"Alice didn't drive," he told our reporter, "so I would drive her to the studio at six in the morning, then I would leave for a while to go to the shop. Then I'd go back to the studio for lunch with Alice, then back to the shop – then back to the studio and wait until she was finished with the day's shooting. "I learned to know the show very well," Paul concluded with a touch of wryness.
That he did. He learned to know Elizabeth Montgomery very well, too, and she became one of his better customers at Pesh's Framing Studio and Art Gallery, the successful business Paul had established in Hollywood, and which he still owns.
During that time, of course, Paul did absolutely nothing about his own theatrical and TV career. It had been a good, long one, for, as he put it, "I had been an actor, then a stage manager, then had gone into theatrical and TV directing. When I came out to Hollywood, I worked for Lucille Ball for a year and a half. She had a little theatre on the Desilu lot for new talent, and I ran it.
"Alice and I met," Paul reminisced, "when I was the stage manager for the play, Bells Are Ringing in which Alice performed. We met, fell in love, went on tour together with the show. We came out here, and Alice did some film work and I went to work with Lucille Ball."
Bells Are Ringing first was seen on Broadway in 1957, the year that Alice Pearce's first husband, composer John Box, died. (He wrote, among other things, It's a Big, Wide, Wonderful World.) Alice later was to say, of that traumatic time "If I hadn't been working, I think I'd have gone crazy."
But she was working, and Pesha was there, and when her initial grief, was past, Alice found herself being drawn more and more to the engaging, big bear of a man. He loved her, too, but it was years before circumstances were such that they felt free to marry.
"We always planned to be married," Paul said, "and when I was financially settled, we did." He had started his business in 1963, and it was booming.
In 1963, too, Elizabeth Montgomery married William Asher, and before the next year was out, both couples were involved in the happiest chore of their lives, Bewitched. The four also were close personal friends – sufficiently at ease to be able to laugh together over any unpleasantness that might arise.
"When the show first opened," Paul chuckled, "someone did a story on Liz and Bill and called them 'cloying.' They hadn't been married very long at the time, and it kind of offended Liz; she took it as a personal affront.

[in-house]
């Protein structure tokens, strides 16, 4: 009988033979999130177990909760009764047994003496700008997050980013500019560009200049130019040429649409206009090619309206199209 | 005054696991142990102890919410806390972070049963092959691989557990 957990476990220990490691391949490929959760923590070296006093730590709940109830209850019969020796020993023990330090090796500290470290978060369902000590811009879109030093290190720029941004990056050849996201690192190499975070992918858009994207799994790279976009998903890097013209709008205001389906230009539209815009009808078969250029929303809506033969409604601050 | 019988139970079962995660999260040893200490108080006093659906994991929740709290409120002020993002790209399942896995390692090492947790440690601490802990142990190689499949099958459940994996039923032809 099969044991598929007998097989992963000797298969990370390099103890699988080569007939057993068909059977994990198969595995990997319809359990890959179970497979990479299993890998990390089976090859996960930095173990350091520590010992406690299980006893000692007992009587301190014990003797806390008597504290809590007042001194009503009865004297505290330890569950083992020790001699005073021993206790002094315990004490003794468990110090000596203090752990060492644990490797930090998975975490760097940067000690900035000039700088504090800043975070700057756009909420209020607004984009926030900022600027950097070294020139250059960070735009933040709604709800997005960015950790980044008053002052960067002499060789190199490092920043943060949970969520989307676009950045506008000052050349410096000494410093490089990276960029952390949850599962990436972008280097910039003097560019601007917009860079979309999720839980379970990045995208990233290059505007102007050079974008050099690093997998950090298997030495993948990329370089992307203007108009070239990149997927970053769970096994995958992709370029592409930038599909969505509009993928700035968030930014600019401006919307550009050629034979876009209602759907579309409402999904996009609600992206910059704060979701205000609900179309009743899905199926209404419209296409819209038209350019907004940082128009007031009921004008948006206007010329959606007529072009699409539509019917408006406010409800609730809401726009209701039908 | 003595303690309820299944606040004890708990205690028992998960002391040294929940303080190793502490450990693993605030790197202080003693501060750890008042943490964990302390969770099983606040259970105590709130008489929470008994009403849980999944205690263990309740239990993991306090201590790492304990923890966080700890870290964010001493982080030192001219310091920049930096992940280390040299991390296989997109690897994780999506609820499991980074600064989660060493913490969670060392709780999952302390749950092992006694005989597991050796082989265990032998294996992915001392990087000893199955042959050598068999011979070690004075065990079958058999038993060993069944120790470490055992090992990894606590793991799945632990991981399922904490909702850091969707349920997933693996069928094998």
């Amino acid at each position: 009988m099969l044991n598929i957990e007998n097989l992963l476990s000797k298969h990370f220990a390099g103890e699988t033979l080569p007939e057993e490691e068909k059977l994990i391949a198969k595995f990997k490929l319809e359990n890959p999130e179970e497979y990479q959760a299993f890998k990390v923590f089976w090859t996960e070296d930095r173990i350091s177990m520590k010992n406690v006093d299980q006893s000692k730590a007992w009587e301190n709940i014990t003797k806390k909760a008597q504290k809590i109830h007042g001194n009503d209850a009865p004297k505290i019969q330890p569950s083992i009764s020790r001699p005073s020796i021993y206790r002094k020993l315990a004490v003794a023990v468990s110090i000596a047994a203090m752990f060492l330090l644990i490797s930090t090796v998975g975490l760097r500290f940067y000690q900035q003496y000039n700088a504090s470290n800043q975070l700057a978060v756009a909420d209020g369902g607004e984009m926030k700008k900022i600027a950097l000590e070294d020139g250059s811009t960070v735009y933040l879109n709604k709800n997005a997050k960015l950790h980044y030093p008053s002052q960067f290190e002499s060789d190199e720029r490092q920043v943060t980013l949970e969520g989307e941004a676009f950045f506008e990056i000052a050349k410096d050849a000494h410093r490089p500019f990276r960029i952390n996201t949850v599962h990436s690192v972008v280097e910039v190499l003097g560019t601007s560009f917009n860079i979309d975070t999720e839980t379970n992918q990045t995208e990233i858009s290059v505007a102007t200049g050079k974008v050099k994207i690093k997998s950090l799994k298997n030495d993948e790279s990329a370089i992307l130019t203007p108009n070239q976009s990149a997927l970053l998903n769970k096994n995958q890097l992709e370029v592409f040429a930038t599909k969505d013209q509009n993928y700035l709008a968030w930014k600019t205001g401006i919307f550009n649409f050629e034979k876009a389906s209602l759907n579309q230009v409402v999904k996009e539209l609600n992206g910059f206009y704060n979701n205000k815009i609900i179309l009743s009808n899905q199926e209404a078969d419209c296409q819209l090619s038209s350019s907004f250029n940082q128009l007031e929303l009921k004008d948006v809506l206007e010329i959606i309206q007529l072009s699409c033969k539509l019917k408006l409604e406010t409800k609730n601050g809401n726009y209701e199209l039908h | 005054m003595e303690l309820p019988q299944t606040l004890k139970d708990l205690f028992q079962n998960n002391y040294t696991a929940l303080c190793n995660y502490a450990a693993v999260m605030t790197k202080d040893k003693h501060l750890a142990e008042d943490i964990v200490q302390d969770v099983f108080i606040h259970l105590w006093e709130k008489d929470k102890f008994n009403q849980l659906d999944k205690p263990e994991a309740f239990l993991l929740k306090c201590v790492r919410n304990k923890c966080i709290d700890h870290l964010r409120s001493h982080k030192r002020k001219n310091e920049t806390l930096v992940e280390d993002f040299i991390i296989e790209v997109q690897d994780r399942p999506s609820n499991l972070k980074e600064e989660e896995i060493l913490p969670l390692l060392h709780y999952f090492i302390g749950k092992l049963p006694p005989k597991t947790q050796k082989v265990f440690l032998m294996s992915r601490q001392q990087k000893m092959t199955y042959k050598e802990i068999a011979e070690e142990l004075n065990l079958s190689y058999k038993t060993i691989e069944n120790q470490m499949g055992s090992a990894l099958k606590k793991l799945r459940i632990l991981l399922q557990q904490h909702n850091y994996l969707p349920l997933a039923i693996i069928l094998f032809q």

"Alice and I were on the set the day Liz was reading the article. She was looking not too happy, and we walked over, asked her what was the matter, and she showed us the article.
"Alice just said, 'Well, that's all right. You're the REAL McCloys. So after that, they were known to us as the McCloys – we called them that all the time. What had started out by hurting Liz, Alice and I turned into a gag. We just laughed about it."
They laughed a lot, the Ashers and the Davises, but as the days of their appreciation for each other grew longer, the days of Alice Pearce's life grew shorter. Still, the gallant woman gagged it up at the studio and at parties, and even at home. For Alice and Pesha, like Liz and Bill, bought a beautiful house, "The first real home I've ever had," Alice exclaimed delightedly. Paul still lives there, high above the famed Sunset Strip, looking out over the city – a incomparable view that on a clear day lets him see the ocean.
Neither Elizabeth Montgomery nor Alice Pearce had this problem.
Everyone knows that Elizabeth's father was Robert Montgomery, long a
screen idol. By the time Elizabeth was born, however, her father had
set his sights on becoming a producer-director. Thus it was that Elizabeth
spent a lot of time in English schools; her father was producing films
there. She ultimately graduated from the exclusive Spence School in
New York, and made her debut in 1951 at the posh Cotillion Ball.
So Elizabeth and Alice shared an amazingly similar background, which undoubtedly contributed much to their relationship. Primarily, though, they liked each other because both had depth, and warmth – and courage.
"When Elizabeth is working, she's like a pioneer lady," Paul Davis said appreciatively. "She's direct, does her job, and never complains. Liz has an inner strength that could weather anything. All during the series, I've never heard her complain once. Most people are climbing the walls at the end of three years on a show, and want out. I've never heard Elizabeth say anything like that. She really does have that inner strength of a pioneer woman – a woman going out to new frontiers who makes the best of any and all difficulties."
Paul spoke of Elizabeth Montgomery, but he knows far better than anyone he could also have been speaking of his wife. During their short two years together, Alice kept a journal, which she asked Paul to give to a doctor after her death, because "It may be of some help in the treatment.
"I feel the progress of the disease in my case is unusual,"